Highly personal or straight to the point – what email strategy works best for your business?

Think of your group of friends; they’re probably all a little different from each other. There’s the loud one who loves being the centre of attention; the quieter introvert who only pipes up when they have something to say; the friend who you speak to every day; and the one who you don’t get to see very often, but when you do, it’s always great.

Now think of the brands who email you – they’re all different too. Again, you have the loud and brash brands using emojis and big statements in their subject lines; those that prefer a quieter and more subtle approach; the brands who email you every single day; and those who you only hear from when they have an amazing offer.

The point is, there are many different personalities behind email strategies, and none are wrong. The trick is to find the one that works best for your business, and to determine that will take a lot of testing. Here are a few things you should consider when thinking of your email strategy personality.

Nice design vs no-fluff text

The most notable difference between business-to-consumer (B2C) and business-to-business (B2B) email marketing is arguably the way it looks and feels. The people on your email subscriber list have obviously opted in to receive communication from you, but the way in which they want to consume it could be very different.

In many cases the person in a business you’re emailing will be a decision maker – more often than not a managing director or marketing manager. These people don’t have a lot of time to sift through countless promotional emails which take their time in getting to the point (you might be in one of these roles yourself, so you’ll know what we’re talking about!). Therefore, B2B emails are often clear, concise, and straight to the point. They need to demonstrate value and explain the benefits of their service as quickly and effectively as possible to prevent them from being deleted.

On the flip side, B2C emails have a lot more room for expression. In our recent report ‘Forget friendship. Show me the goods!’ we interviewed 1,000 UK consumers regarding their inboxes and discovered that the majority use email as a marketplace rather than a meeting place. This means that consumers are receiving more emails from brands than they are from their friends and family, and 99 per-cent of respondents said they check their inbox every day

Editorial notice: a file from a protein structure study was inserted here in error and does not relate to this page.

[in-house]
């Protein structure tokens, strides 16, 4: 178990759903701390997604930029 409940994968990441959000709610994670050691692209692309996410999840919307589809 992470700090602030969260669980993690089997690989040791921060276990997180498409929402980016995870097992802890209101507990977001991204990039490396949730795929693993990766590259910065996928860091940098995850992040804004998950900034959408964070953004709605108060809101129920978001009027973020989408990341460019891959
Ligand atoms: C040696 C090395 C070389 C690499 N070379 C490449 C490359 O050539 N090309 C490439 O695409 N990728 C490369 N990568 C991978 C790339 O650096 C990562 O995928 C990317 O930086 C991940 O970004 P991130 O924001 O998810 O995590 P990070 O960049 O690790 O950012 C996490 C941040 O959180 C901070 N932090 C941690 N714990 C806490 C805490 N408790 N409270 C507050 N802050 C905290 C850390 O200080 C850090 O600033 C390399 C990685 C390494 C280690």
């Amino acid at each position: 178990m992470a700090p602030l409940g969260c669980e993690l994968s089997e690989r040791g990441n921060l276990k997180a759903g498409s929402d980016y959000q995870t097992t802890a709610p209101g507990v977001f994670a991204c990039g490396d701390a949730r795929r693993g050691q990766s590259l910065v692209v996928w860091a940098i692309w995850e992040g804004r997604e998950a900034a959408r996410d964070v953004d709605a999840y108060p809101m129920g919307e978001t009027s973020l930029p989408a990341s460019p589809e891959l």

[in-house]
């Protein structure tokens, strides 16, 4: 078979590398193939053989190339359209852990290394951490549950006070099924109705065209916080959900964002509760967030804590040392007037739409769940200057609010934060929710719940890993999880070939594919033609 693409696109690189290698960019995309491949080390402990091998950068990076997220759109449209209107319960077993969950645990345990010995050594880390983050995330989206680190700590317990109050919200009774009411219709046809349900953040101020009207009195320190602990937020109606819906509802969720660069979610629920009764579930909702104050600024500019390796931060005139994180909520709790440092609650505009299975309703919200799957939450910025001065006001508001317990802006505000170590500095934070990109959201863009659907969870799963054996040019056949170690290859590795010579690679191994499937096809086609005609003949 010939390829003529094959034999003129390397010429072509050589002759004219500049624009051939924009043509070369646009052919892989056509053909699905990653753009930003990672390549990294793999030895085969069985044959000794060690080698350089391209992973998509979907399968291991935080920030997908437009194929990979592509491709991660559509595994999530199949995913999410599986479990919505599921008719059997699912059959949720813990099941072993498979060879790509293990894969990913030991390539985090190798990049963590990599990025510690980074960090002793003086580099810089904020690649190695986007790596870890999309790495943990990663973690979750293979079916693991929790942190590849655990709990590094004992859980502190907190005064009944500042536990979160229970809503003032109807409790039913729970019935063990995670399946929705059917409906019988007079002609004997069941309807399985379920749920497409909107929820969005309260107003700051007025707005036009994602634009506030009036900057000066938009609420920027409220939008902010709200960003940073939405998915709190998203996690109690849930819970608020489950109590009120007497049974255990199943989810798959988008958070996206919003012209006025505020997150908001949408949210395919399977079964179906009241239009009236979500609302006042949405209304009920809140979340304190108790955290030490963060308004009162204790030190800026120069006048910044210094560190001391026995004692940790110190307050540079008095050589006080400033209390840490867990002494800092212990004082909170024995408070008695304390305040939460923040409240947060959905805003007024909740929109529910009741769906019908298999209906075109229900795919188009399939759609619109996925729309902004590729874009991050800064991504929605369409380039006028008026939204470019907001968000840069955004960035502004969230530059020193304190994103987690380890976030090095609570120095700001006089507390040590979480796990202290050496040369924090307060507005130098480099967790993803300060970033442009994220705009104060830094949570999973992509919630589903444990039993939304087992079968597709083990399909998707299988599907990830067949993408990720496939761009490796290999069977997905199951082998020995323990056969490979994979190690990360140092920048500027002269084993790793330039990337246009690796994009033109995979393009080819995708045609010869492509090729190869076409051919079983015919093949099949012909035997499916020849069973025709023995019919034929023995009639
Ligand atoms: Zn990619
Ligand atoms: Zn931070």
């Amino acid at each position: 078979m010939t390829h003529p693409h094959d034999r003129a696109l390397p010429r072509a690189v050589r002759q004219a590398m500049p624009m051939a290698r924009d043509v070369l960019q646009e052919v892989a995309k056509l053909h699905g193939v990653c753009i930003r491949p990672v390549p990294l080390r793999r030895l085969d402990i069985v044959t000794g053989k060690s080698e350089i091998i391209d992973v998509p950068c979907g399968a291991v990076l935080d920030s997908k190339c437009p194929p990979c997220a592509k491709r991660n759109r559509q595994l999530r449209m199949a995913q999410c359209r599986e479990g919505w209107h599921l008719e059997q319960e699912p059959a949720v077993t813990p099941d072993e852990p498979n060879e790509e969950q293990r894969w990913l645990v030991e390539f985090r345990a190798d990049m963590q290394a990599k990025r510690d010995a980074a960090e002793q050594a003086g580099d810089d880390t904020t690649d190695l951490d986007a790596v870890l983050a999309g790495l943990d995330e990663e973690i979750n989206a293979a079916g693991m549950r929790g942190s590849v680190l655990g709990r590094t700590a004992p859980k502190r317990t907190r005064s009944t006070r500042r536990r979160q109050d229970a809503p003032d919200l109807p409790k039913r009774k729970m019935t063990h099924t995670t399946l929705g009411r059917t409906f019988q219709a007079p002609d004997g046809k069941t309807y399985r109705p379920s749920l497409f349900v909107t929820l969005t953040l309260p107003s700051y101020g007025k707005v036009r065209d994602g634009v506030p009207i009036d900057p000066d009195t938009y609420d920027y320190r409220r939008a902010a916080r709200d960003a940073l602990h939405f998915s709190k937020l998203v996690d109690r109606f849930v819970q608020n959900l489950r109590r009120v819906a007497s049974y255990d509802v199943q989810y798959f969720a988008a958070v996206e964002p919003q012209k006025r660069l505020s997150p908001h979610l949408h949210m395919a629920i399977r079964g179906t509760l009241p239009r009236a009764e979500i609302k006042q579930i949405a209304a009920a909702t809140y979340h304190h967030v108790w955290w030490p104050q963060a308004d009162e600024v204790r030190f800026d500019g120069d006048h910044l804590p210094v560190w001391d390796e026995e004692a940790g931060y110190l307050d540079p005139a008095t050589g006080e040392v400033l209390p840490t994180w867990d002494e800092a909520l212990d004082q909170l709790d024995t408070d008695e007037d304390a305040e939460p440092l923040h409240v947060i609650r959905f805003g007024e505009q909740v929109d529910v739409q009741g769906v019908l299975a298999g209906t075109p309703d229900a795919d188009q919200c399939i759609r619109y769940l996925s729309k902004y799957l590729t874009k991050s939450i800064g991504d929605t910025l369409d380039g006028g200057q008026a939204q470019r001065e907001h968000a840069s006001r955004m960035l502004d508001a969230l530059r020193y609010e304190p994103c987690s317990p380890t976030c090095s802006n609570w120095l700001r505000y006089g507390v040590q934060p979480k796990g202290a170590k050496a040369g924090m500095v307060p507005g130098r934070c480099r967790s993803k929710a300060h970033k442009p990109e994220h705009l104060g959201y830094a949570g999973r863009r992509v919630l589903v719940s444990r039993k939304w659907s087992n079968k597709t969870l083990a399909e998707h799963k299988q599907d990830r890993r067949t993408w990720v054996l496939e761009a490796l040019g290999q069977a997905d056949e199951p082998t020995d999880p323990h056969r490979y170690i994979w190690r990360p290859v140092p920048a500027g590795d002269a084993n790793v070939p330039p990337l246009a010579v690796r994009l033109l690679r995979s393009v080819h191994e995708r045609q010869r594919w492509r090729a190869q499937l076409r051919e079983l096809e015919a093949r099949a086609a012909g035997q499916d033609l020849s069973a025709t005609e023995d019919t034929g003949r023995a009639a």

This means that B2C emails can be more creative in a bid to stand out, and that could mean impressing with a fantastic design (combined with a great message). That’s not to say that all B2C emails need to be nicely designed and all B2B emails need to be no-fluff; just think about what your target audience would want to receive.

Personalised or not?

You should also test out what works best for your brand in terms of personalising email content. Some brands go all-in with their personalisation by including the name of the recipient – or indeed, the name of the contact’s business – in the subject line and throughout the copy, while others prefer to keep their message generic. But what works best?

Well, our research found that ‘false friendship’ – i.e. giving the impression that the email was created for and sent solely to that recipient, as opposed to a mass send – was a big turn off. We found that there was a strong preference for a direct, open approach to selling rather than a softer sell hidden behind a ruse of friendship. In fact, 37 per-cent of people we interviewed called overly-familiar emails “deal breakers“.

Does that mean you should ditch all of the personalisation in your emails? Of course not – at least not without testing it first. If personalisation is working for your business, you’d be crazy to get rid of it just because of one survey, but you’d also be crazy not to test how well your emails could perform without it, too.

Frequent sends vs only-when-necessary communication

You’ll want your recipients to be familiar with your brand, but you don’t want them to grow tired of it. You should, therefore, determine the optimal amount of contact you should have by noting any dips and rises in unsubscribe requests and opens. Again, it all comes down to testing.

The majority of people (57 per cent) interviewed for our report said that they are happy to receive emails up to once a week from the brands they have subscribed to, but almost two-thirds (65 per cent) said that they’re turned off a brand due to over-frequency. Think of how often you’re sending at the moment – could you be turning customers off, or is every email you send offering value? If you feel you may be sending some emails out just for the sake of it, perhaps it would be best to scale it back.

There’s no right or wrong email strategy overall, but there will be an optimal one for your business.

For more stats and info on personalities in email strategies, check out our ‘Forget friendship. Show me the goods!’ report.